Nice mirror in Wee Bennet's Bar. 

Some of the starters: Sebastien (French visitor), Mike GM8KCS, Colin GM4EAU, James GM4WZP, Kay GM6KAY, David GM3YMX.

The annual LRS Direction-Finding Contest (D/F Hunt) took place on 22nd May 2019, starting from the Tardis on Braid Hills Road.

The fox station GM3HAM/P was operated by Peter GM4DTH from a location on Wester Craiglockhart Hill.


Information for 2019 D/F Hunt - NOTE LOCATION OF START POINT

The LRS D/F Hunt will take place on Wednesday 22nd May 2019. Start time is 7.30pm sharp.

The start point avoids the high noise level experienced in earlier years near the Braid Hills Hotel. Members (or visitors) wishing to take part are advised to be on Braid Hills Road at the sign for Braids Golf Course (junction with Braid Hills Ave / Braid Hills Approach / Braid Mount (NT-246698) no later than 7.20pm, although this is not essential - some entrants choose to start from elsewhere. There is always room for those not equipped with receivers to join up with members who are so-equipped. The "Fox" will be located somewhere within the City boundary and participants should be equipped with a map and the necessary equipment to draw out bearings. The Fox will transmit using the callsign GM3HAM/P for 5 minutes-on / 5 minutes-off periods starting promptly at 7.30 pm. The frequency will be 1.875 MHz with an amplitude modulated tone being broadcast plus voice identification at the start and end of each period of transmitting. Operation will cease at about 9.30pm and an informal gathering will occur at a pub close to the Fox's location which will be announced at that time.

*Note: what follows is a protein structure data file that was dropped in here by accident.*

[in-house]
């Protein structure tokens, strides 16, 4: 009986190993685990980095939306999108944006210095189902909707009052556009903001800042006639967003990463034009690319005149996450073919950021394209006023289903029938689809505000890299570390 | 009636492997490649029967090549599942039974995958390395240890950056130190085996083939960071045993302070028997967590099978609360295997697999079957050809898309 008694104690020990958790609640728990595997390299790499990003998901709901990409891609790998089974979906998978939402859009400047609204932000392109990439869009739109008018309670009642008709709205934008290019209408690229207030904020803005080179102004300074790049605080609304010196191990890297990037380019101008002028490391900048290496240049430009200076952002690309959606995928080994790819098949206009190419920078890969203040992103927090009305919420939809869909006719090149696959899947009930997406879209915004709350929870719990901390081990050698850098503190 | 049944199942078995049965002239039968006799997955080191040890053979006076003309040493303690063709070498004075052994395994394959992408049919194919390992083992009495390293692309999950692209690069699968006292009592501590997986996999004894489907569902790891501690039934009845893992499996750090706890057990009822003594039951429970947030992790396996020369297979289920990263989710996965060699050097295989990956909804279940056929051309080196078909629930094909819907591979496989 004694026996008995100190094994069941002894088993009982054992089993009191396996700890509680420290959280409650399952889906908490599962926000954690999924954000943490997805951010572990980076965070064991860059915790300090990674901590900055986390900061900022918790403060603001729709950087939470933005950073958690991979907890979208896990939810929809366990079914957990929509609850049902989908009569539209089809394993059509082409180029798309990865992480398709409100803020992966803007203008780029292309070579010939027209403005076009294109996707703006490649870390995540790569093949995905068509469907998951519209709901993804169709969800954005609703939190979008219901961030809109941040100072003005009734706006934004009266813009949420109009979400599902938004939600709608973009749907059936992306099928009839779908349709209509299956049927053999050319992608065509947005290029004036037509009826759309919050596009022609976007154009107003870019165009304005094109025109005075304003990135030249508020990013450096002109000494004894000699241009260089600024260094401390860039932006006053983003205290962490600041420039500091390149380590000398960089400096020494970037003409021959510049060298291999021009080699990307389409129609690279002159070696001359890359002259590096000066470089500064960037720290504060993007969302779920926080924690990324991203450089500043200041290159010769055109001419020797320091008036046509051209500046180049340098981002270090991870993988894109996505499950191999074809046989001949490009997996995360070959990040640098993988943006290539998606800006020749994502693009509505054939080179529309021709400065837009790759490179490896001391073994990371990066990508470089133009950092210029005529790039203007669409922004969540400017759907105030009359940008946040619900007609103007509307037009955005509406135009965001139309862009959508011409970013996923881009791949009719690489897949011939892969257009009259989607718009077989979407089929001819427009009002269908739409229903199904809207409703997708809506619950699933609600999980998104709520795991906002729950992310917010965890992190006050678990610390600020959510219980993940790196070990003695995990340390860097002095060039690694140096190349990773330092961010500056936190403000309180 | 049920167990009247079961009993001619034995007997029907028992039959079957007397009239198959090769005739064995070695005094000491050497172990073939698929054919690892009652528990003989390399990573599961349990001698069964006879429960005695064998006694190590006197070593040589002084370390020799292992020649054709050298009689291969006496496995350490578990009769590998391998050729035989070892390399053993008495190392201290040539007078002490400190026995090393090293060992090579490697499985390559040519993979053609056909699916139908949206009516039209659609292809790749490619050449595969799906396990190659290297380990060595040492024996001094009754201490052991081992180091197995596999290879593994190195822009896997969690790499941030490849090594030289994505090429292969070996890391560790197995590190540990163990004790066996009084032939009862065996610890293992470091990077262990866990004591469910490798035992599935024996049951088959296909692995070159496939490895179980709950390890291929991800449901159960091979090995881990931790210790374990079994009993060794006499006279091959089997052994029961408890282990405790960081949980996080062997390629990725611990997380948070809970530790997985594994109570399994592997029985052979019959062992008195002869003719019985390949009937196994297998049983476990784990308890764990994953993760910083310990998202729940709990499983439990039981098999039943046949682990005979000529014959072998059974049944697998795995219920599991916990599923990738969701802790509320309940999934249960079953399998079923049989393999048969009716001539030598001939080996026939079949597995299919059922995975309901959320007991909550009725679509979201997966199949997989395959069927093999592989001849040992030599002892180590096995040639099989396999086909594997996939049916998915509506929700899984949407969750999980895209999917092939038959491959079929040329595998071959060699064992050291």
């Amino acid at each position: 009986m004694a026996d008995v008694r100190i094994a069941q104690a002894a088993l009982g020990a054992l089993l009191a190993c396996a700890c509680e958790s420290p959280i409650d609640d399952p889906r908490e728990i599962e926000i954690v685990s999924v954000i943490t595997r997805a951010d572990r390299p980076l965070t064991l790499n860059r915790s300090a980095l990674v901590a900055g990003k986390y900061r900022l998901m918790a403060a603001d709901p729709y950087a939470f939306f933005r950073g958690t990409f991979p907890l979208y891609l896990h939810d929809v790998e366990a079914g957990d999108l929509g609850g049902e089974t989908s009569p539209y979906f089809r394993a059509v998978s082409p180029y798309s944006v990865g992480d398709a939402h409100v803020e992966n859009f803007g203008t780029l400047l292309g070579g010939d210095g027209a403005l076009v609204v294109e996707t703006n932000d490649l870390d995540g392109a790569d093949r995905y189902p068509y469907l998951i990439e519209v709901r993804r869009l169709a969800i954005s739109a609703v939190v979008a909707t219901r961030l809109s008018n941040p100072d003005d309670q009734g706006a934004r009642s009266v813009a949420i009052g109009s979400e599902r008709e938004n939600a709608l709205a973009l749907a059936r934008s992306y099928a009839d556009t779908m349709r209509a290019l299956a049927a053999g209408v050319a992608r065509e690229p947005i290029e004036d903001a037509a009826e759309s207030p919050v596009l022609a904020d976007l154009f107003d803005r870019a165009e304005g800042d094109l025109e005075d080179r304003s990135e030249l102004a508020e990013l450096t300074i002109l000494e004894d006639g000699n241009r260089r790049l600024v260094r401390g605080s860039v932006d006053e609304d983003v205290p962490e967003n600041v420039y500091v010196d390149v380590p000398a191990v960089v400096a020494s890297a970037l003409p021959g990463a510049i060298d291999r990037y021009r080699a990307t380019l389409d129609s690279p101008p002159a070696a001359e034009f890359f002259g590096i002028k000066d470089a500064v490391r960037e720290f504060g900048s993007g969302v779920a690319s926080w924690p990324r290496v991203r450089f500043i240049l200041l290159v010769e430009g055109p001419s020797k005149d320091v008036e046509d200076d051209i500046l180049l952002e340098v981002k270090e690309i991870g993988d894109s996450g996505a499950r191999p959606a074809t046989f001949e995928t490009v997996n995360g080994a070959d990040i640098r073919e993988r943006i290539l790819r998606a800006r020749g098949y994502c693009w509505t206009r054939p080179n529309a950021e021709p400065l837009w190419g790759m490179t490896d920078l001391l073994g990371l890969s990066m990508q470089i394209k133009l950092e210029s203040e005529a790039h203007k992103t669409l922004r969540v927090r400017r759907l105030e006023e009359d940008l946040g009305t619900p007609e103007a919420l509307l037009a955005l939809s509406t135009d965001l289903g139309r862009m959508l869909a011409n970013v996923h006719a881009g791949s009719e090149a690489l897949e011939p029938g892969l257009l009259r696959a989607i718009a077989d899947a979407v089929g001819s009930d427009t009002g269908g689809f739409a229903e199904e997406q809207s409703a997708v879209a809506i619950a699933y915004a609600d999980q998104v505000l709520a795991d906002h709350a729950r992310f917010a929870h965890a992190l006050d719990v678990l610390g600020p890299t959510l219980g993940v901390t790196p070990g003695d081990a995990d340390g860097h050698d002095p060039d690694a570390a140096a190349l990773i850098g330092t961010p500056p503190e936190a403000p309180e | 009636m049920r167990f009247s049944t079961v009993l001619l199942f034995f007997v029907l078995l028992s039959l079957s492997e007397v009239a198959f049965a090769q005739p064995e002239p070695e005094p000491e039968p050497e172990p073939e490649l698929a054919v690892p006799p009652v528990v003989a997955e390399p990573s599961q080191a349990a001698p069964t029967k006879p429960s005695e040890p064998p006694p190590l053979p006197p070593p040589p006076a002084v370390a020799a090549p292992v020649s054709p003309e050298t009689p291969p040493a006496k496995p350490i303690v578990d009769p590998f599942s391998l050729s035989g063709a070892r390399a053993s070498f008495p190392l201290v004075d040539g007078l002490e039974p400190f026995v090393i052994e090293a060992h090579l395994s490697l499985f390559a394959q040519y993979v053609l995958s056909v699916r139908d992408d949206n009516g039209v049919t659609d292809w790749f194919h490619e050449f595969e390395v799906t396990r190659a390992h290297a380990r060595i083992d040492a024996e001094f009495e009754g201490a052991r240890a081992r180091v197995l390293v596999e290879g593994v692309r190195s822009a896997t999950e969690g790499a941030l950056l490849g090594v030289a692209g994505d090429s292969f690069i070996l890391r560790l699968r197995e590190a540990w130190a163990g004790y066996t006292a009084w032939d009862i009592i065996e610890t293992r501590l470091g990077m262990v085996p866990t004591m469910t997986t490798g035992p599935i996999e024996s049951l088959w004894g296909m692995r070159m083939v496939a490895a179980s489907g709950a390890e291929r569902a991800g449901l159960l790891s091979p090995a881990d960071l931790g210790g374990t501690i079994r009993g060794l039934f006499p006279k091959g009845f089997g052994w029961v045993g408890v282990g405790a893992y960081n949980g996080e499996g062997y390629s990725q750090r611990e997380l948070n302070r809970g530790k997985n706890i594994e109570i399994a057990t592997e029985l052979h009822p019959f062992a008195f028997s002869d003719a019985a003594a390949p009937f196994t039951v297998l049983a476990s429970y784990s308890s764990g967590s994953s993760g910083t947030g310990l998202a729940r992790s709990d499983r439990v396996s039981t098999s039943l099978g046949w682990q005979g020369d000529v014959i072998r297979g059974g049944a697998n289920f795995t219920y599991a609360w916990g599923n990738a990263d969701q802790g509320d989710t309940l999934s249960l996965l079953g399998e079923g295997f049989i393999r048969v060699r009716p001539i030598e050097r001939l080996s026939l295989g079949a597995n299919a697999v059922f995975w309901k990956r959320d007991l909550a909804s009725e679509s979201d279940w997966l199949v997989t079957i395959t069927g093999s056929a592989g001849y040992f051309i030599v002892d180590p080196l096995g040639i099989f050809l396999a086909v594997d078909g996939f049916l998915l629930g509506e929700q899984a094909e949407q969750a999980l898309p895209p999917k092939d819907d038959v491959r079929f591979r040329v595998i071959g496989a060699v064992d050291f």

Participants are advised to be equipped with a mobile phone. A coordinator will be available at the start to provide the mobile number of the fox station (Peter GM4DTH) and to register the participants' mobile numbers so that in the event of them not locating the Fox, they can request clues regarding the location of the Fox station (or the pub)! Each clue provided will incur a penalty of 20 minutes. Test signals similar to those of the Fox on 1.875 MHz can be provided if requested well in advance - contact Peter GM4DTH to arrange.

On the 8th May, James Gentles GM4WZP hosted the meeting: “WHAT I BROUGHT TONIGHT”.